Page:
progresses through an Internet site in a nonlinear manner.  One user may read 3
paragraphs, then view a photograph, then listen to an audio clip, the read 4
paragraphs, then finished with 3 photographs.  The next user may choose
different "nodes" and in a different order.  It has been argued (Delaney &
Gilbert, 1991) that this nonlinear presentation closely mimics the way human
beings think.  The human brain, the argument goes, does not operate in a linear
fashion, but by "association."    McLuhan foreshadowed this argument when he
wrote, "It is an important aspect of the electronic age that it establishes a
global network that has much the character of our central nervous system" (p.
348).
     It can be argued that newspapers are laid out in a nonlinear way.  The
reader can skip from section to section, reading stories in any order he or she
chooses.   But individual newspaper stories are linear.  To make sense, the
reader must start at the beginning, and is rarely faced with options.  Radio and
television broadcasts are completely linear.   As newspaper and broadcast
companies move to the Internet (as they are in large numbers) are they  using
this new nonlinear style, or are they sticking with linear presentations?  Can a
trend be observed?
     Beyond the question of linearity, the Internet challenges the traditional
models of mass communication with its potential for two-way communication.
Interactivity has been identified by researchers (Williams, Rice and Rogers,
1988) as the potential driving force towards widespread use of  the new media.
One study (Newhagen, Cordes & Levy, 1995) found that the mere promise of
interactivity was enough to spark interest.  A request by NBC News for viewer
e-mail prompted thousands of responses.  The authors discovered that many of the
electronic letters were written in an intimate style, and with the assumption
that a response would be forthcoming.  Some web sites offer other means of
interaction.  Users can participate in polls on current events issues with the
click of a mouse.  Users can input search terms to find information they are
looking for specifically.  Some sites offer "chat" areas where users can get
answers from the web site authors or from other users.  Some web sites use
electronic bulletin boards where users can post their opinions.  One study of
these bulletin boards (Rafaeli & LaRose, 1993) found that diversity of opinion
was an important factor in bulletin board success.  Greater diversity is a
possible development if the mass communication process becomes more "two-way."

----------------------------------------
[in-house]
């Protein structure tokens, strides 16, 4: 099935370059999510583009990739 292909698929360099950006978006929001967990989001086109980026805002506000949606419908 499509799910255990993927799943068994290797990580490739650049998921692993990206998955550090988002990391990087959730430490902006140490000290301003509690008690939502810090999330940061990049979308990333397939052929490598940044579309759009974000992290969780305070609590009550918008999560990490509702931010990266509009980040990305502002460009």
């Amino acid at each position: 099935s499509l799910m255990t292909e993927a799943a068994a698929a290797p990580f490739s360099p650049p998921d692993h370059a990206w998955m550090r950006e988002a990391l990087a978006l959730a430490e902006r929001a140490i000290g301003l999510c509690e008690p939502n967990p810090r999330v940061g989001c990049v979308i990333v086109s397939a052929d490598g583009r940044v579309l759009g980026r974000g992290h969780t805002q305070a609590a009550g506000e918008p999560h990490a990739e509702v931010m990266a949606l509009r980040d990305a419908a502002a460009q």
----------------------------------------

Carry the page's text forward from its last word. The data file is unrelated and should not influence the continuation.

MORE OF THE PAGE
Are journalism Internet sites using this approach?  Can a trend in this
direction be discerned?
 
Purpose of the Study
     Here, then, are the specific questions investigated by this study:
 
     RQ1: To what degree are journalism Internet sites telling stories
                in a nonlinear fashion?
 
     RQ2: To what degree are journalism Internet sites using two-way,
               interactive, communication?
 
 
      For journalists, this is new territory.  How does one tell a story in a
nonlinear fashion?  How can interactivity be coupled with current journalistic
principles?  We should it expect to take some time for news professionals to
adapt to this new medium.  If this is the case, we would expect the older
Internet sites to be using interactivity and nonlinearity to a greater degree
than newer web publishers.  Therefore:
 
     H1: The older the journalism Internet site the greater will be the use of
             nonlinearity in stories.
 
And,
 
 
     H2: The older the journalism Internet site the greater will be the use of
             two-way, interactive communication.
 
 
For McLuhan, the Internet would merely be the latest phase of the "electronic
era."  That era, beginning with radio and television, is characterized by the
immediacy of electronic communication.  The immediacy of electronic
communication has already been mastered by broadcasters, and many see the
Internet as merely the newest "child" of the electronic era (de Kerckhove,
1995).  Derrick de Kerckhove (p. 52) predicts "the entire realm of television
will be swallowed by computers."  He calls the resulting medium "telecomputers."
At any rate, we might expect the broadcast industry to more quickly adapt to
this new electronic medium than the print-based media.  Therefore:
 
     H3: Internet sites created by broadcasting companies show greater use
             of nonlinearity than Internet sites created by print media
companies.